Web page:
Ahmose-Meritamun (or Ahmose-Meritamon) was a Queen of Egypt during the early Eighteenth dynasty of Egypt. She was both the sister and the wife of Pharaoh Amenhotep I. She died fairly young and was buried in tomb TT358 in Deir el-Bahari.
|Dynasty||18th of Egypt|
|Religion||Ancient Egyptian religion|
|Ahmose-Meritamun in hieroglyphs|
Child of Iah, Beloved of Amun
Meritamun took over the role of God's Wife of Amun from her mother Ahmose Nefertari. Other titles recorded for Meritamun include: lady of the two lands (nbt-t3wy), (Great) King’s Wife (hmt-niswt(-wrt)), mistress of the entire two lands (hnwt-t3wy-tm), god’s wife (hmt-ntr), united with the white crown (khnmt-nfr-hdjt), king’s daughter (s3t-niswt), and king’s sister (snt-niswt). The title king’s mother (mwt-niswt) is also recorded in later sources, even though she was never the mother of a king.
Ahmose-Meritamun is depicted in the tomb of Inherkau (TT359) which dates to the 20th dynasty as one of the "Lords of the West". She is shown in the top row behind Queen Ahhotep I and in front of Queen Sitamun.
Death and burialEdit
Her remains were discovered at Deir el-Bahri in TT358 in 1930 by Herbert Eustis Winlock. Her mummy was found in two cedarwood coffins and a cartonage outer case. Her mummy had been rewrapped and reburied by priests who had found her tomb that had been vandalized by robbers. It appears that she died when she was relatively young, with evidence of being afflicted with arthritis and scoliosis.
The outer coffin (now in the Egyptian Museum, JE 53140) is over 10 ft in size and is made from cedar planks which are joined and carved to a uniform thickness throughout the coffin. The eyes and eyebrows are inlaid with glass. The body is carefully carved with chevrons painted in blue to create the illusion of feathers. The coffin was covered in gold which had been stripped in antiquity. The inner coffin was smaller, but still over 6 ft tall. The inner coffin had also been covered in gold but stripped of this precious metal. The mummy had been carefully rewrapped during the reign of Pinedjem I. Inscriptions record that the linen used in the reburial was made in year 18 of Pinedjem by the High Priest of Amun Masaharta, son of Pinedjem I. The reburial took place in year 19, month 3 of the winter, day 28.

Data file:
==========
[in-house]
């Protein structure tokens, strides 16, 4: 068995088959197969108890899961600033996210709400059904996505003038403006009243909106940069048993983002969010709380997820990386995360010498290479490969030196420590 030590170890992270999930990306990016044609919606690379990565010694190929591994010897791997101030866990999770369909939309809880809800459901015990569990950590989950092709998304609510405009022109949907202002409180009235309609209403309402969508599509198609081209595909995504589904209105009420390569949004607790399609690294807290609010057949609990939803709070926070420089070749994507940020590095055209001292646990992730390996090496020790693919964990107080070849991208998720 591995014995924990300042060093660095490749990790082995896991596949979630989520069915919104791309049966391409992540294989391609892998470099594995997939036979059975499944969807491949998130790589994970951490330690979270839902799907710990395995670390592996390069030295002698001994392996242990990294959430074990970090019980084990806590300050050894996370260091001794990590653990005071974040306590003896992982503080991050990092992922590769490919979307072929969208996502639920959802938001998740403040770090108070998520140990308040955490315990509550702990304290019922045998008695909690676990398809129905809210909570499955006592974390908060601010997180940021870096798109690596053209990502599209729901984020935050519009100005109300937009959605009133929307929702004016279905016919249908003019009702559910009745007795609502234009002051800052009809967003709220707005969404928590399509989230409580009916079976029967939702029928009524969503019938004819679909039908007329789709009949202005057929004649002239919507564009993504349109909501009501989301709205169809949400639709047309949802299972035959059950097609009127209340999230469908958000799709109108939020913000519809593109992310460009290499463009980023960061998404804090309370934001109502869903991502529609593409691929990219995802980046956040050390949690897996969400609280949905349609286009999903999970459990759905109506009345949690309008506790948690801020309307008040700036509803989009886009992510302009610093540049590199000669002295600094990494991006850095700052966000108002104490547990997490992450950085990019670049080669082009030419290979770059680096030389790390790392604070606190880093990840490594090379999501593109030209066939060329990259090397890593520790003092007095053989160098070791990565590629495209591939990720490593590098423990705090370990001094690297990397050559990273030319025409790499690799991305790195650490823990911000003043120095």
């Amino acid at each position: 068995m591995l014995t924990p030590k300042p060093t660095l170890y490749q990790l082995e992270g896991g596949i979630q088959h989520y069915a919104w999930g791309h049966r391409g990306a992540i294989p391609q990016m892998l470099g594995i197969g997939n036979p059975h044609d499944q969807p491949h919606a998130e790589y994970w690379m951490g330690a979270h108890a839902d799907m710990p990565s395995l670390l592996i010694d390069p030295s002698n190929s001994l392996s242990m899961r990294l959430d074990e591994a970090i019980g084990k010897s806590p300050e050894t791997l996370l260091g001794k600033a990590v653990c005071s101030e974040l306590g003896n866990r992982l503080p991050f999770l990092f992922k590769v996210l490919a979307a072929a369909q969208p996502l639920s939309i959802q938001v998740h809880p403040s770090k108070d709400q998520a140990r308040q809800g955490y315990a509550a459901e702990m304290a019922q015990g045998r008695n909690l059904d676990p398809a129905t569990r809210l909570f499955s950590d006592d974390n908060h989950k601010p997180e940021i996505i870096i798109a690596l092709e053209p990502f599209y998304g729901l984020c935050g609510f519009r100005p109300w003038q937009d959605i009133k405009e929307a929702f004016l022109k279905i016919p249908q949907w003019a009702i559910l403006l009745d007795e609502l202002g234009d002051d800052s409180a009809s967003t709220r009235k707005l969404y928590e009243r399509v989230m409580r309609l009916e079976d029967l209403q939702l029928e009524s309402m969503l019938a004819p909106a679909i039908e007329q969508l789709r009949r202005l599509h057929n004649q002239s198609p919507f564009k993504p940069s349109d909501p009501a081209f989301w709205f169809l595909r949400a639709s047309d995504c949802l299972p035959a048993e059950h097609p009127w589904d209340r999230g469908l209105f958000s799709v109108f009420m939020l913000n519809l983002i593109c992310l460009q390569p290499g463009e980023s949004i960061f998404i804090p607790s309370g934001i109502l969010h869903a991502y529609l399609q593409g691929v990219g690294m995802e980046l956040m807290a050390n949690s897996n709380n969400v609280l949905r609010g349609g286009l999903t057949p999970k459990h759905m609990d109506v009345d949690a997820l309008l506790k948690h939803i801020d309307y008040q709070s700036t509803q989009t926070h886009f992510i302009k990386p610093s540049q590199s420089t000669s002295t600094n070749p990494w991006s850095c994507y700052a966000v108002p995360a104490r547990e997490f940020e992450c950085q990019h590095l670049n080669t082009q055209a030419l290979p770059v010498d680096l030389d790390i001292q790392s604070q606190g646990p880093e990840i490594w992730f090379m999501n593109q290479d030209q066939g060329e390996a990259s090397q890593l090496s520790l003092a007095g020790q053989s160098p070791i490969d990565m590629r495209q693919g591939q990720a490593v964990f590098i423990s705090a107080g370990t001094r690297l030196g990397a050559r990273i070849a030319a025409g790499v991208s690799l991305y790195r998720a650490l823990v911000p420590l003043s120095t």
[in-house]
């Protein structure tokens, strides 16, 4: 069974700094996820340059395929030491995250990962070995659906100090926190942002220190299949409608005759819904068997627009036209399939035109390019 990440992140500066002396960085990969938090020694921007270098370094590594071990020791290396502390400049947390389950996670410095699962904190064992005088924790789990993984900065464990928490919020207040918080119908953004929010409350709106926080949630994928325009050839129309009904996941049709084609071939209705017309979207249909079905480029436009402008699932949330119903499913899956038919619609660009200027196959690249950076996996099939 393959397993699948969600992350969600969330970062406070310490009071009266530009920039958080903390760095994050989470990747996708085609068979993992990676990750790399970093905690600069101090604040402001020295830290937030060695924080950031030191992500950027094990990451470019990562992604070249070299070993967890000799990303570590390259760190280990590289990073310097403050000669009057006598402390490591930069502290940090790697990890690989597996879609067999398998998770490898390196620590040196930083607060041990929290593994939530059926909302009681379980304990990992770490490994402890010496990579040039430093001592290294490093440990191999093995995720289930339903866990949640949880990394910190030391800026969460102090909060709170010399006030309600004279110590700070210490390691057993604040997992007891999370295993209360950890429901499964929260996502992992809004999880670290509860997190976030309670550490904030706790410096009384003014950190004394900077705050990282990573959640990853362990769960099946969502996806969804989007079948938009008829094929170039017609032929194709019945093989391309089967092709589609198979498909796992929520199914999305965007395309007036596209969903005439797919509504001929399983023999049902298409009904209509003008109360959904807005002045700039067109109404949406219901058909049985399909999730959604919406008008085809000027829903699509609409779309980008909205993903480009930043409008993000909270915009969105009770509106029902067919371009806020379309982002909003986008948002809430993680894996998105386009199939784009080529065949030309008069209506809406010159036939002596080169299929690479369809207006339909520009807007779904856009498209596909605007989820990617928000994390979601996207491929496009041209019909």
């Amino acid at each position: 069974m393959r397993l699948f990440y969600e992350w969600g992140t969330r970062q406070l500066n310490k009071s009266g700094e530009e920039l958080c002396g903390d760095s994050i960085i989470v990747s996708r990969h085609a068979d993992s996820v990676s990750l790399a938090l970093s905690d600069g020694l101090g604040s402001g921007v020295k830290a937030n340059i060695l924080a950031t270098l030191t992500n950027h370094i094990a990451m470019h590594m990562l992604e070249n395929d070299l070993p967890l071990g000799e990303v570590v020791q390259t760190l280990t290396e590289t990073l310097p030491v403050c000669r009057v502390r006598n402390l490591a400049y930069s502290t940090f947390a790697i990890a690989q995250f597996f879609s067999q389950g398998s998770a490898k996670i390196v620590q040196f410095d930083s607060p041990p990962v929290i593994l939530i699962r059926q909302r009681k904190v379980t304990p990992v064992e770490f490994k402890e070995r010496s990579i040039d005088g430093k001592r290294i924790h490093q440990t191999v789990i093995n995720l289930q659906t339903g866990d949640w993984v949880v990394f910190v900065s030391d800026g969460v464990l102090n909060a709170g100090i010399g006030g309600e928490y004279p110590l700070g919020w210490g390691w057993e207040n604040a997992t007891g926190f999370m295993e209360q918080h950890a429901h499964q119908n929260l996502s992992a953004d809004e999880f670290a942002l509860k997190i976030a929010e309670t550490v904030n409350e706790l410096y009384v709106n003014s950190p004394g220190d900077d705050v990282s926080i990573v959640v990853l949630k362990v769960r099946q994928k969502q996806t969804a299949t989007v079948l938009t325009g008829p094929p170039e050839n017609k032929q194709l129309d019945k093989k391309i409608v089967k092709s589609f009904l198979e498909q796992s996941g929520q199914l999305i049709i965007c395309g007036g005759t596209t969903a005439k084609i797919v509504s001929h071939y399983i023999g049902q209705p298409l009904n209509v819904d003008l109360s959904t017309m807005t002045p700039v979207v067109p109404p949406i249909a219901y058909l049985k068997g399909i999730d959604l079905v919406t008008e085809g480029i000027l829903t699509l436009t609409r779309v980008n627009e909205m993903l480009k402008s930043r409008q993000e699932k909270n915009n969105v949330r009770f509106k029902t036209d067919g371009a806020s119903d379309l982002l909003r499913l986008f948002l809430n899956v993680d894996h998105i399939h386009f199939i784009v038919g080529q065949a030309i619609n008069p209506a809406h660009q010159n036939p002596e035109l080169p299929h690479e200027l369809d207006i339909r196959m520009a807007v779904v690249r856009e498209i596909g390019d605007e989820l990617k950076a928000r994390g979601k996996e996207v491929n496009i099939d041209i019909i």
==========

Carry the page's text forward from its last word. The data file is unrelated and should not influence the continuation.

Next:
- Aidan Dodson & Dyan Hilton: The Complete Royal Families of Ancient Egypt. Thames & Hudson, 2004, ISBN 0-500-05128-3, p.123, 127, 129
- Grajetzki, Ancient Egyptian Queens: A Hieroglyphic Dictionary, Golden House Publications, London, 2005, ISBN 978-0-9547218-9-3
- "Upper part of a limestone statue of Queen Ahmose-Merytamun," The British Museum Web site.
- Tyldesley, Joyce. Chronicle of the Queens of Egypt. Thames & Hudson. 2006. p. 91, ISBN 0-500-05145-3
- H. E. Winlock, The Tomb of Queen Meryetamun: I The Discovery, The Metropolitan Museum of Art Bulletin New Series, Vol. 33, No. 2 (Summer, 1975), pp. 77-89; Article Stable URL: https://www.jstor.org/stable/3258743